It was the latest love fest between Boston and , the basketball star and public relations maestro who joined the in August and has quickly won over a city known for being prickly to outsiders.
“I think I’ve sort of been grandfathered in,” Mr. O’Neal, known here as the Big Shamrock, said at a news conference before . “I think, you know, people kind of appreciate my humor, and they appreciate my hard work.”
Local sports stars have not always been on the best of terms with Boston — an odd quirk given the city’s obsession with its professional teams. Consider , who refused to tip his cap to Red Sox fans at Fenway Park after the last home run of his career, or , who vexed fans by not matching their passion for baseball. , the Patriots quarterback, is beloved but not accessible, appearing more in celebrity magazines than local hangouts.
“You don’t see most of these guys doing that kind of mingling with regular people,” said Raymond Howell, a public relations executive and sports fan who has been following Mr. O’Neal’s every move. “Usually they’re in the sports pages or the society pages, doing their charitable thing, and that’s it.”
Mr. O’Neal’s connection with Boston is all the more striking, some here say, given the city’s old reputation of not welcoming black athletes. The Red Sox were the last major league team to integrate their roster, and are remembered for refusing the chance to acquire in 1949.
In the 1960s, the Celtics legend Bill Russell called Boston “a flea market of racism” after vandals broke into his home and left slurs on the walls. And while the Celtics were the first team to draft a black player (Chuck Cooper in 1950) and hire a black head coach (Mr. Russell in 1966), they were considered such a white team that many teenagers in the city’s black neighborhoods wore the jerseys of their archrival, the .
Mr. O’Neal said he knew the stories, but added that “there’s racism everywhere” and that he had never experienced it here. He did, however, experience “scary” hostility as a visiting player, he said, with the Lakers, the and the .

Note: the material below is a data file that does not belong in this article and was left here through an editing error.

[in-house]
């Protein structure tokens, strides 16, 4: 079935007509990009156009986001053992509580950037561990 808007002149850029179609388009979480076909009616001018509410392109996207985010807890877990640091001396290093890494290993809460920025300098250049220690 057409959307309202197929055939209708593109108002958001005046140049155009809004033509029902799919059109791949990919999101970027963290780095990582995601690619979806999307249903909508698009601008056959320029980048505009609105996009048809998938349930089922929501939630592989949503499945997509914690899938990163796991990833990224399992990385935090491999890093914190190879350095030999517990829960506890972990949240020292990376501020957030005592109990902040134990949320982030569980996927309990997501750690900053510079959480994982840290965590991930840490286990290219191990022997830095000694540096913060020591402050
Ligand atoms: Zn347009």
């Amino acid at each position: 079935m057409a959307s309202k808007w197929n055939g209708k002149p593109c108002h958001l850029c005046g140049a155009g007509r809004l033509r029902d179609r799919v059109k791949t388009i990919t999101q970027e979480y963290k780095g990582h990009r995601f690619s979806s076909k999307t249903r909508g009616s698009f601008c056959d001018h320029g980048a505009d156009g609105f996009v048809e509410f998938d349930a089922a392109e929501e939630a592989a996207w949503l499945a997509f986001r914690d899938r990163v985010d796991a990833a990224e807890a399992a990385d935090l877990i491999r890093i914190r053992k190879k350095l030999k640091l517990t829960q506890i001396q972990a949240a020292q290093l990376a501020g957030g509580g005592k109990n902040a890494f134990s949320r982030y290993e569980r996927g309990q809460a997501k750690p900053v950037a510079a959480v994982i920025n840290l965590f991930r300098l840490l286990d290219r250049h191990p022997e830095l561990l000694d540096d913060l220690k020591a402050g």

“The crazy thing is, I didn’t know people were this nice,” he said.
It was clear that Mr. O’Neal’s time with the Celtics would be different when, soon after signing, he showed up in Cambridge and wandered through Yard, asking students to direct him to the microphysics building.
Since then, he has used () to inform the public of other capers, including visits to the bar made famous by “Cheers,” where he perched on a stool and sang “Where Everybody Knows Your Name,” and Harvard Square, where he spent an hour posing as a statue while an incredulous crowd gathered.
“I actually wanted to take a class at Harvard,” he said in an interview, “but it was just too much work.”
Tommy Heinsohn, a Celtics Hall of Famer from the ’60s who is now the team’s television color commentator, said Boston can be “tremendously loyal” to athletes who are not homegrown, but the allegiance usually takes years to develop.
“Shaq captivated people the first week — that’s how good he is,” Mr. Heinsohn said. “I don’t know if it would have happened 30 years ago, but it’s an unusual thing even for it to happen now.”
He added: “I don’t even think John L. Sullivan had as big an impact as this guy,” referring to the 19th-century heavyweight champion nicknamed the Boston Strong Boy.
It helps that Mr. O’Neal, who plans to retire after his two-year contract here expires, has made no secret of wanting a fifth championship ring to match his nemesis, of the Lakers.
Mr. O’Neal has also toned down his famous on-court ego, taking a complementary role on a team with three gifted veterans — Ray Allen, and Paul Pierce — and a young star, the point guard Rajon Rondo. At 38, and as the oldest player in the league, Mr. O’Neal now plays far fewer games and minutes than he did in his prime, but as the team’s second-leading rebounder, he has helped the Celtics to the second-best record in the N.B.A. so far. “People who come here to win are just immediately taken in,” said Keith Lockhart, the conductor of the Boston Pops.
Mr. Lockhart, who has his own complicated relationship with the city, marveled as Mr. O’Neal warmly greeted ushers before Monday’s concert, murmuring, “I haven’t done that well in 16 years.”
Boston also appreciates a nimble wit, and Mr. O’Neal has one. When a reporter asked how Mr. O’Neal had “figured us out so quickly,” he shot back: “Google.”
As the first snow of the season fell that night, Mr. O’Neal was thinking ahead to his “next thing” — an experiment to be known as Snowball Shaq Attack. For details, keep an eye on Twitter.
“I’m going to just stand in some snow,” he said, “and people are going to stand a certain amount of feet back and get to throw a snowball at me.”
“I’ll wear a snowsuit and I’ll probably wear a hockey mask to protect my eyes,” Mr. O’Neal said. “But we’re just going to go have fun. I’m a tough kid.”